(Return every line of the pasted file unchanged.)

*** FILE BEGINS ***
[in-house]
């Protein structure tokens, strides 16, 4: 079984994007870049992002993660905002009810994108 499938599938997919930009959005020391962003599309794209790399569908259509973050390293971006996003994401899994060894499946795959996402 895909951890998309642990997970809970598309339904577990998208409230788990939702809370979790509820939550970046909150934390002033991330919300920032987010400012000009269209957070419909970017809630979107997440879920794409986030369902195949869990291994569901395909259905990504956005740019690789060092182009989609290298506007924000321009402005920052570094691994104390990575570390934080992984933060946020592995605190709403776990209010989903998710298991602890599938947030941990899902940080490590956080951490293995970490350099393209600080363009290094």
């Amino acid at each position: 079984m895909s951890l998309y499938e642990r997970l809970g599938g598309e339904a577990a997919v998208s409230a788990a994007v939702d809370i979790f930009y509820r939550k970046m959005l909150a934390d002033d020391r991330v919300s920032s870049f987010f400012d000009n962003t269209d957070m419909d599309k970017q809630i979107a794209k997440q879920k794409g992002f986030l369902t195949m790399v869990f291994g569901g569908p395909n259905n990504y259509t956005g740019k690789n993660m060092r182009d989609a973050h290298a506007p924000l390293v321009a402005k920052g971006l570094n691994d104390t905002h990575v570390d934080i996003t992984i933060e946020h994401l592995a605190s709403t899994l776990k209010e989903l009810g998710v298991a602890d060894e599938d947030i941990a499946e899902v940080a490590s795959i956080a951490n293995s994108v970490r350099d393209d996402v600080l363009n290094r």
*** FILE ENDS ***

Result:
[in-house]
């Protein structure tokens, strides 16, 4: 079984994007870049992002993660905002009810994108 499938599938997919930009959005020391962003599309794209790399569908259509973050390293971006996003994401899994060894499946795959996402 895909951890998309642990997970809970598309339904577990998208409230788990939702809370979790509820939550970046909150934390002033991330919300920032987010400012000009269209957070419909970017809630979107997440879920794409986030369902195949869990291994569901395909259905990504956005740019690789060092182009989609290298506007924000321009402005920052570094691994104390990575570390934080992984933060946020592995605190709403776990209010989903998710298991602890599938947030941990899902940080490590956080951490293995970490350099393209600080363009290094």
């Amino acid at each position: 079984m895909s951890l998309y499938e642990r997970l809970g599938g598309e339904a577990a997919v998208s409230a788990a994007v939702d809370i979790f930009y509820r939550k970046m959005l909150a934390d002033d020391r991330v919300s920032s870049f987010f400012d000009n962003t269209d957070m419909d599309k970017q809630i979107a794209k997440q879920k794409g992002f986030l369902t195949m790399v869990f291994g569901g569908p395909n259905n990504y259509t956005g740019k690789n993660m060092r182009d989609a973050h290298a506007p924000l390293v321009a402005k920052g971006l570094n691994d104390t905002h990575v570390d934080i996003t992984i933060e946020h994401l592995a605190s709403t899994l776990k209010e989903l009810g998710v298991a602890d060894e599938d947030i941990a499946e899902v940080a490590s795959i956080a951490n293995s994108v970490r350099d393209d996402v600080l363009n290094r």